Chronic Ailments Diabetes

Diabetes and Alcohol: What You Should Know

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People with diabetes are aware of the effects of different types of food on their blood sugar levels. However, alcohol is often a grey zone with patients; some think its best to stay away from any alcohol while some pay no heed and drink to their heart’s content. However, the impact of alcohol on diabetes differs between individuals.

Ideally, diabetics should not consume any alcohol, as alcohol is known to shoot blood sugar levels up. However, complete abstinence may be difficult for many. Alcohol tends to raise blood pressure levels that are already high in people with diabetes.

In light of these factors, it is wise to keep certain points in mind before opting for an alcoholic drink.

Eat before you drink. Avoid having alcohol on an empty stomach as it is absorbed into the blood rapidly and causes more significant damage. Food in the stomach slows down the rate of alcohol absorption and gives time to the liver to process it.

Drink slowly. Your body needs time to metabolise alcohol in the system. Too much of alcohol too quickly puts unnecessary strain on the liver and slows down the body’s metabolic rate.

Drink Less. Remember alcohol is high in calories and leads to weight gain. A glass of wine has calories equal to a slice of cake. Weight management is essential for people with diabetes.

Choose your drink wisely. Not all alcoholic beverages have the same amount of sugars or alcoholic content. Opt for light drinks with soda or water and steer clear of sugar-based drinks and fancy cocktails with frozen drinks and juices.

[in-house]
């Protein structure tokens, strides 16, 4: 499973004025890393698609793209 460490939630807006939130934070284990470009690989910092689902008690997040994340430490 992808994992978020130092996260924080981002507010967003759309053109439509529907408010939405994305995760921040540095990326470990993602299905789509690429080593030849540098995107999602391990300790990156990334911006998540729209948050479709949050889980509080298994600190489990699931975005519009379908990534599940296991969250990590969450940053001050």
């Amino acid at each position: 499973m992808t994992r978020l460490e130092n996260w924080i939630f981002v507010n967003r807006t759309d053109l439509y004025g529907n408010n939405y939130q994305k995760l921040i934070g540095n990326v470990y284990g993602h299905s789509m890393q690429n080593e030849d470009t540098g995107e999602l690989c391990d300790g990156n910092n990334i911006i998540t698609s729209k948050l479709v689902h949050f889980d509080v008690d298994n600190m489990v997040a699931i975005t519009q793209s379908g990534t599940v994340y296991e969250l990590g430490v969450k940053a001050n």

Watch what you eat with alcohol. Food served with liquor is high in fat and calories and negatively impacts your diabetes. When you know you are going for a drink, then it is wise to have a small healthy meal before you reach the bar. Avoid high-fat foods along with cocktails, instead opt for salads or roasted and grilled foods, to compensate for the calorie intake.

Remember that alcohol interferes with certain medicines used for treating diabetes. It may cause the blood sugar levels to plummet and lead to hypoglycemia. Hypoglycemia is a medical emergency, requiring immediate medical intervention.

Always carry an “I am diabetic” card with your medical details to help doctors immediately diagnose and treat you. It may sound silly to do so but can prove lifesaving.

Check your blood sugar levels before, during, and up to 24 hours after you drink. Remember, alcohol is never your friend even in the best of times, more so when you have diabetes. Avoid alcohol intake whenever possible, and if you do, drink wisely.

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